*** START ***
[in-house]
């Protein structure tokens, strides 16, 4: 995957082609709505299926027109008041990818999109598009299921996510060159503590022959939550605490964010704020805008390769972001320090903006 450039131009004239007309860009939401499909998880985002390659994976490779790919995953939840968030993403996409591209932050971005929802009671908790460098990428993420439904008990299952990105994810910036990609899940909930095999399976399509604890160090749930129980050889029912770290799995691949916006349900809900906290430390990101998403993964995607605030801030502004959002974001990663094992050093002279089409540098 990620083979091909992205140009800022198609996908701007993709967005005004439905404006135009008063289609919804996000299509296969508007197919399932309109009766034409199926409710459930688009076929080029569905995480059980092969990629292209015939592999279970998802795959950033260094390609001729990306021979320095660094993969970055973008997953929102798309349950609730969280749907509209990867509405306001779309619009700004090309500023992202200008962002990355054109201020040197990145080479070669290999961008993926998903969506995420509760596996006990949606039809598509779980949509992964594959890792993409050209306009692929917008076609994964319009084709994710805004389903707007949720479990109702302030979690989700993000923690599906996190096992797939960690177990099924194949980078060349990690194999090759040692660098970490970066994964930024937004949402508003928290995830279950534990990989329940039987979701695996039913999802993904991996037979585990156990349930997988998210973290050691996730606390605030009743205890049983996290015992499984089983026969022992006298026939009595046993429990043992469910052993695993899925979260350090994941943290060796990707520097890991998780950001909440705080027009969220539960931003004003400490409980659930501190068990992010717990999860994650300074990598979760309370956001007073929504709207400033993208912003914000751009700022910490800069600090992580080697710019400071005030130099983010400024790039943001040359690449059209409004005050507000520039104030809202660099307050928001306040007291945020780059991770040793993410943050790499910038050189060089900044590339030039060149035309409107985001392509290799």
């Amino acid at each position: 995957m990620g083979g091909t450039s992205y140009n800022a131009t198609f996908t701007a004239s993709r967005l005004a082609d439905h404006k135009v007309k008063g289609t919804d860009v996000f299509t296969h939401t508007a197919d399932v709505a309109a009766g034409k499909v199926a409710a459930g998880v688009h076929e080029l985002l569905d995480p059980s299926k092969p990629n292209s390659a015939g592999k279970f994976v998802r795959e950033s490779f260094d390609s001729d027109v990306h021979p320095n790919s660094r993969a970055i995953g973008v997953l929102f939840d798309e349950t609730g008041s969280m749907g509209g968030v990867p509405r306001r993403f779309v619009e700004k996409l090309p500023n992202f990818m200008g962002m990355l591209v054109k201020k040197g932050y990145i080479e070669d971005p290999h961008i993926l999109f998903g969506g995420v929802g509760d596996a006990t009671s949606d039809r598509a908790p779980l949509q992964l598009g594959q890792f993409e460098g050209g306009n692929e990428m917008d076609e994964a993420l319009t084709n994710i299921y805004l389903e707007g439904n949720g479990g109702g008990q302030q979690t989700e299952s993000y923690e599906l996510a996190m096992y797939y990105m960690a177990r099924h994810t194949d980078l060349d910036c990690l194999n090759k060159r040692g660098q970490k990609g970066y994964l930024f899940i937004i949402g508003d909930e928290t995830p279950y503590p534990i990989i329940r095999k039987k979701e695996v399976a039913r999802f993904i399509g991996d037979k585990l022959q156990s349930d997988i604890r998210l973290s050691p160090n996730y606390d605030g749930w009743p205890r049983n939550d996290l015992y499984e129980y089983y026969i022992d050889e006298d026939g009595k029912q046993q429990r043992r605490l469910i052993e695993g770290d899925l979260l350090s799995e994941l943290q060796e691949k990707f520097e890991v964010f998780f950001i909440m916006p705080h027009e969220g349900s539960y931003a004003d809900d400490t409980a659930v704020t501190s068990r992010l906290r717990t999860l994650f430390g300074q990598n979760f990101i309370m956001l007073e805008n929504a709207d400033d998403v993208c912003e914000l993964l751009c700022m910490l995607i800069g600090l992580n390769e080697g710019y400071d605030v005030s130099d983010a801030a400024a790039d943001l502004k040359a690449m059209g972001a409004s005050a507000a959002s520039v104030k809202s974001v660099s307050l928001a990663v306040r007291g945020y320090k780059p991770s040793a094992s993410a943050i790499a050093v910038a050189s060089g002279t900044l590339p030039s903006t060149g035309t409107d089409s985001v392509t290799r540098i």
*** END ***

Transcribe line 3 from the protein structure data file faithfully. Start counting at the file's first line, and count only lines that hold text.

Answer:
């Amino acid at each position: 995957m990620g083979g091909t450039s992205y140009n800022a131009t198609f996908t701007a004239s993709r967005l005004a082609d439905h404006k135009v007309k008063g289609t919804d860009v996000f299509t296969h939401t508007a197919d399932v709505a309109a009766g034409k499909v199926a409710a459930g998880v688009h076929e080029l985002l569905d995480p059980s299926k092969p990629n292209s390659a015939g592999k279970f994976v998802r795959e950033s490779f260094d390609s001729d027109v990306h021979p320095n790919s660094r993969a970055i995953g973008v997953l929102f939840d798309e349950t609730g008041s969280m749907g509209g968030v990867p509405r306001r993403f779309v619009e700004k996409l090309p500023n992202f990818m200008g962002m990355l591209v054109k201020k040197g932050y990145i080479e070669d971005p290999h961008i993926l999109f998903g969506g995420v929802g509760d596996a006990t009671s949606d039809r598509a908790p779980l949509q992964l598009g594959q890792f993409e460098g050209g306009n692929e990428m917008d076609e994964a993420l319009t084709n994710i299921y805004l389903e707007g439904n949720g479990g109702g008990q302030q979690t989700e299952s993000y923690e599906l996510a996190m096992y797939y990105m960690a177990r099924h994810t194949d980078l060349d910036c990690l194999n090759k060159r040692g660098q970490k990609g970066y994964l930024f899940i937004i949402g508003d909930e928290t995830p279950y503590p534990i990989i329940r095999k039987k979701e695996v399976a039913r999802f993904i399509g991996d037979k585990l022959q156990s349930d997988i604890r998210l973290s050691p160090n996730y606390d605030g749930w009743p205890r049983n939550d996290l015992y499984e129980y089983y026969i022992d050889e006298d026939g009595k029912q046993q429990r043992r605490l469910i052993e695993g770290d899925l979260l350090s799995e994941l943290q060796e691949k990707f520097e890991v964010f998780f950001i909440m916006p705080h027009e969220g349900s539960y931003a004003d809900d400490t409980a659930v704020t501190s068990r992010l906290r717990t999860l994650f430390g300074q990598n979760f990101i309370m956001l007073e805008n929504a709207d400033d998403v993208c912003e914000l993964l751009c700022m910490l995607i800069g600090l992580n390769e080697g710019y400071d605030v005030s130099d983010a801030a400024a790039d943001l502004k040359a690449m059209g972001a409004s005050a507000a959002s520039v104030k809202s974001v660099s307050l928001a990663v306040r007291g945020y320090k780059p991770s040793a094992s993410a943050i790499a050093v910038a050189s060089g002279t900044l590339p030039s903006t060149g035309t409107d089409s985001v392509t290799r540098i």